There are also some things that New York has that DC does not. NYC truly is a 24-hour city; DC is not, but this does not bother me. NYC does have more diversity than DC, but it also has more than any place in the world. DC still has a lot of diversity though. One thing that NYC had that DC didn’t was that NYC was the headquarters of global finance. But in recent months, this has ebbed and some have argued that DC has usurped NYC as the real major decisions regarding the financial sector have been made in DC (the bailout decisions, etc). Another thing is that New York City is one of the best integrated cities in the world. DC, along with most other American cities, is still more or less de-facto segregated. In NYC, everyone more or less lives together—the Blacks, the Hispanics, the Jews, the Asians, and every other assorted minority. This is not to say that there aren’t still some racial tensions, but it is better now than at any time in my memory. I attribute a lot of this to a post 9/11 New York, and to the general improvements in New York City over the past twenty years.
Finally, since I mentioned the DC airport situation, let me say a word about NYC’s airports. None are as nice as DCA
, however, NYC has a lot of things going for it. EWR
is a global hub for Continental as well as having more service from random international airlines than most other American cities. Continental at EWR
is the closest thing the United States has to a true global intercontinental hub—service to every major American city, every major European city, and a handful of cities in the Middle East, South America, and Asia. LGA
is a very convenient airport for business travelers, but the main Central terminal is showing its age. The US Airways terminal is nice, but severely underused. The Delta terminal is old already. The only truly great thing at LGA
is the Marine Air Terminal and the Delta Shuttle service. Finally, JFK
is a wonderful airport though it has its downsides like every other one. But jetBlue is one of the nicest airlines in the country to fly, and can get you to most anywhere from JFK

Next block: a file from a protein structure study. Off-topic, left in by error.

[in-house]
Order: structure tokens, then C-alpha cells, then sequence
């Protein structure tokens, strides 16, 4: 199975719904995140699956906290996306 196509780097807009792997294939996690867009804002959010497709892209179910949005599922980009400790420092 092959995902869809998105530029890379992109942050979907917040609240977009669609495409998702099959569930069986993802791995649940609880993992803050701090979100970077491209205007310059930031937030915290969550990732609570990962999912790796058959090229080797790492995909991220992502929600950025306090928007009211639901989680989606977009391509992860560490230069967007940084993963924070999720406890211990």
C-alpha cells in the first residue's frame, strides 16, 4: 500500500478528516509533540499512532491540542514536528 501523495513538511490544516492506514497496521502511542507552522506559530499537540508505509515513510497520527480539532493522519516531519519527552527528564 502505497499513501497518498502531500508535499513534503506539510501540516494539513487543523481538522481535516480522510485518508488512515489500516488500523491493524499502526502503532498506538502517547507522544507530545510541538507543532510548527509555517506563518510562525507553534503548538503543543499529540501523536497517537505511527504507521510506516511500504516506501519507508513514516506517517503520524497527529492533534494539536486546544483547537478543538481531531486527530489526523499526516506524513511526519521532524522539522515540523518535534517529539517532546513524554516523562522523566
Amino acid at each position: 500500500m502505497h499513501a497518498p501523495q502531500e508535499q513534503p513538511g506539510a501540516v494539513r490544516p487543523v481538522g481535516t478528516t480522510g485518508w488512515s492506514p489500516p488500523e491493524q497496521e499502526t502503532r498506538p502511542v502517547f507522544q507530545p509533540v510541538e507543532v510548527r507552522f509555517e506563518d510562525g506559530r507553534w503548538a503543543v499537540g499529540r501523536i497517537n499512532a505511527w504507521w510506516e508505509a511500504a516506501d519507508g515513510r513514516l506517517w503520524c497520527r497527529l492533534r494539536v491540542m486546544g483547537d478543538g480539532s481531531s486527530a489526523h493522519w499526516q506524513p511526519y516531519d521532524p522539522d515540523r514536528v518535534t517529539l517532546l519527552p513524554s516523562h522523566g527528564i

out of their gorgeous new terminal. American has an impressive terminal as well, and while it does not operate a hub on the scale of Continental at EWR
, it still has a great operation. In fact, one could argue that it’s even better than Continental’s EWR
operation because it focuses on a few select routes. For example, American doesn’t operate to a ton of cities, but they do have multiple 777s on JFK
, flagship service to LAX
, and a significant amount of flights to the Caribbean/Central & South America, as well a handful of other European and Asian (well one) destinations. Delta has also built up quite a nice operation, somewhat comparable to CO
but less so in my opinion. Also, Delta is constrained by the fact that it operates out of two terminals that were designed in and for a different era. British Airways has its own terminal, and has a nice presence in the JFK
-England market. And finally, there are the assorted international airlines. There are probably more at JFK
than in any other city in the United States. Airlines like EgyptAir, Uzbekistan, Czech, etc. All in all, a great airport.
In short, I still say that NYC is wonderful, but I am of the opinion that there are other great places to live as well. I am still mindful when people, including posters on A.net, bash New York as a recent thread did. At the same time, I am equally disdainful of those who believe there is NO place to live BUT New York City. I recognize that New York City has its shortcomings, like any other city. But it is still the closest thing we have to a capital of the world.
Next on my list is Miami/Miami Beach. Boy, I do love Miami. Like many New Yorkers, I grew up traveling to South Florida at least once a year and often several times a year (there is a reason why South Florida is called New York City’s “sixth borough” and why JFK